She shuddered.  ‘Oh, I’m not keen on rodents,’ she said.

A couple of weeks later, Karen heard hammering and other DIY thuds coming from the spare room.  Morris never did much of anything these days, so the flurry of activity made her squint at the window uneasily as she watered her roses.  She hoped he was not embarking on another scheme that involved dragging her onto windblown heathland in makeshift tents. 
When he was on a mission, it was best to leave him be; she decided to pop round to Marg’s.  Marg was recently divorced and thinking about setting up coffee mornings to get to know the neighbours better.  Morris had absorbed that information with his usual snort, and said it would attract a flock of clucking hens.  Karen suspected Marg planned on roping in some single gentlemen.  But she didn’t tell Morris that.

When Karen returned, all was quiet.  She fed Felix, who brushed around her legs, and then she went to face whatever Morris might have in store.  The spare room door was closed and she knocked as she pushed it open. 
‘Morris,’ she said.
A quarter of the room was sectioned off by vertical, wooden slats.  She wondered if he was considering buying a pet.  She didn’t want any more fuss over the impossibility of keeping a dog.  She stepped further into the room.   Morris was curled up in the corner, naked, on a huge bundle of shredded newspaper.
‘Morris?’  She thought he must have collapsed. 
He raised his head.  ‘I’m hungry.’
He looked fine, at least, not physically ill.
‘I’m sorry I’m later home than I thought…’  She brought a hand up to cover her mouth and tried to stop laughter from bubbling out.  ‘I’ll get started on some tea,’ she managed to say.  ‘Perhaps you should get dressed and come downstairs.’
‘I’d rather eat in here,’ he said.
She stared at him and thought it must be a joke; except Morris wasn’t one for jokes. 
He raised his hands to either side of his face and began to lick, smearing saliva from hands to chin.
‘Would you like spaghetti bolognaise, or do I need to buy hamster food?’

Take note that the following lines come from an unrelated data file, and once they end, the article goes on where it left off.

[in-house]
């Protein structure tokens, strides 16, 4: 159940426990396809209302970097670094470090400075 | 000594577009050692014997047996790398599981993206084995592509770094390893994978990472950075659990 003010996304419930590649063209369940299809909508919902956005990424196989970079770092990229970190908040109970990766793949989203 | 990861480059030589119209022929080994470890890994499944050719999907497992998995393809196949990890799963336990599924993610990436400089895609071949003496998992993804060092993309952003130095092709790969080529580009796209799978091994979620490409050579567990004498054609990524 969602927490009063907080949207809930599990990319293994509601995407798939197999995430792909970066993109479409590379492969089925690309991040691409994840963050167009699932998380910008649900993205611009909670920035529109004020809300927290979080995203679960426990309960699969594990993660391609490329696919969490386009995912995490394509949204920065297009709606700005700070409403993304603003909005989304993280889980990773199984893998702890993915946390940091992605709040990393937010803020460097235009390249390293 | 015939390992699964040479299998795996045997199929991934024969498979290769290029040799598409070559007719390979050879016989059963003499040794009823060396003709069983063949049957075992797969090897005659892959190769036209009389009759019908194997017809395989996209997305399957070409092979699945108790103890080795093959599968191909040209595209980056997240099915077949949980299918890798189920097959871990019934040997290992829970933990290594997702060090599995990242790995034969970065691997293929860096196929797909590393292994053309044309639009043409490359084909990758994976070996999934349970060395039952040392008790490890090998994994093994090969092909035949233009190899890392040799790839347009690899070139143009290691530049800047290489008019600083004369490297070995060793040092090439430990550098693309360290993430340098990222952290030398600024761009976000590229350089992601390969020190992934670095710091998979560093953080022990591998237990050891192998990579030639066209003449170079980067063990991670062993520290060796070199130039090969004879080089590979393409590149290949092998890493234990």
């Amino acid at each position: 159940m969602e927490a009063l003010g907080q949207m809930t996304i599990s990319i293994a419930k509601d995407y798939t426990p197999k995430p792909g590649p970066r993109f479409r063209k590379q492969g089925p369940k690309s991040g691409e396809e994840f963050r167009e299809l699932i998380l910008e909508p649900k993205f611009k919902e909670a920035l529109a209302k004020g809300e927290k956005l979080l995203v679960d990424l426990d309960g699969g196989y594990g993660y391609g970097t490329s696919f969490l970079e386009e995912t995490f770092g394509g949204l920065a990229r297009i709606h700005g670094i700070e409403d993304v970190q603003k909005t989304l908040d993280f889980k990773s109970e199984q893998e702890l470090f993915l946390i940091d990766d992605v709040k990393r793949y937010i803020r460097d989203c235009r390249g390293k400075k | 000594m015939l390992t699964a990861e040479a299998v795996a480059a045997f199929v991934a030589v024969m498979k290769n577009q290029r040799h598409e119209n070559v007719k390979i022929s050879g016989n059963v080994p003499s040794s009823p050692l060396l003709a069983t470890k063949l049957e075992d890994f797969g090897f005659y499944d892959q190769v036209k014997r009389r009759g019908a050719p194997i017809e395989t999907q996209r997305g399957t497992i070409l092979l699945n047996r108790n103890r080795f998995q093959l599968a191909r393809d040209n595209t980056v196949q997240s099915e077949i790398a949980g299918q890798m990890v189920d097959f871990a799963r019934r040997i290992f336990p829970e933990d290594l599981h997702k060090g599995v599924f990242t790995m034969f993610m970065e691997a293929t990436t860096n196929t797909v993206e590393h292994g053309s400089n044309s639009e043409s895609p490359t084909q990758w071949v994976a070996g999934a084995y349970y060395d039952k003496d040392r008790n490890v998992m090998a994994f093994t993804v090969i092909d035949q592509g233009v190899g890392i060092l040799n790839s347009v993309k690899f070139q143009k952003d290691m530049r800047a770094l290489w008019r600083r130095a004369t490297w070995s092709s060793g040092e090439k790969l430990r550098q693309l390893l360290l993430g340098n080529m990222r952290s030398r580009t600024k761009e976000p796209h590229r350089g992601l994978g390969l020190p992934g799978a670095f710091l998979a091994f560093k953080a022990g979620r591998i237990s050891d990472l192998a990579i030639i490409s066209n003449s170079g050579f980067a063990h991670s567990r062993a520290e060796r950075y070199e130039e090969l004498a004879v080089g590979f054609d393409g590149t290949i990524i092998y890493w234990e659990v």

‘Bolognaise is fine,’ he muttered into his palms.
‘Funny diet for a rodent,’ she said.
She returned to the kitchen as if in a dream.  She wondered if she should call the doctor.  She busied herself heating up the sauce and opened the back door.  It was nice to do so, Morris would never usually allow it; he said the cooking smells would attract flies.  She hummed and smiled to herself.  Felix settled on the threshold, and looked out into the garden.  When she fed him morsels, he meowed in disbelief and pleasure.

Karen took charge of the key to the cage door because Morris said he felt safer that way.  She fed him twice-a-day.  He liked to eat cereal in the morning and pie with two veg at night.  She ensured fresh veg was always available as a side dish and he’d cram his cheeks with raw carrots. 
He said he was sick of clothes but agreed to the golden-furred onesie she sewed together and referred to as his “coat”.  She bought a treadmill, set up a circular wire frame around it and said he should exercise.  She drew the line at cleaning up his mess, and insisted he used the chemical toilet and emptied it when she instructed him.  She poked the tube of a sports bottle through the bars for him to sip water.  No, she wouldn’t fill it with whiskey, not even at the weekend; perhaps at Christmas. 
Once they’d established a routine, he said he’d rather not speak anymore because of the difficulties with the carrot and cheek situation, and that suited her just fine.  Sometimes she’d sit and watch him running on his treadmill, and she found it oddly stimulating. 

The coffee mornings proved to be a success, she made many new and interesting friends.  When it was her turn to host, she didn’t have to worry about Morris causing a disturbance as he’d become nocturnal.  Without him frowning when she spoke her true opinions, she felt unfettered.  She spent less and less time tied to the house.  Her afternoons were peaceful; she’d stretch out on her new sofa, watching recorded episodes of “QI” or “Autumnwatch” without his objections.  Sometimes she’d curl up beside the hearth with Felix, splaying her fingers and filing her nails to a point. 
Now that Morris’s conversion was complete, she felt composed and more inclined to nap without guilt.  When awake, she felt totally alive, more determined than ever to pursue her desires.  And able, at last, to pounce if required.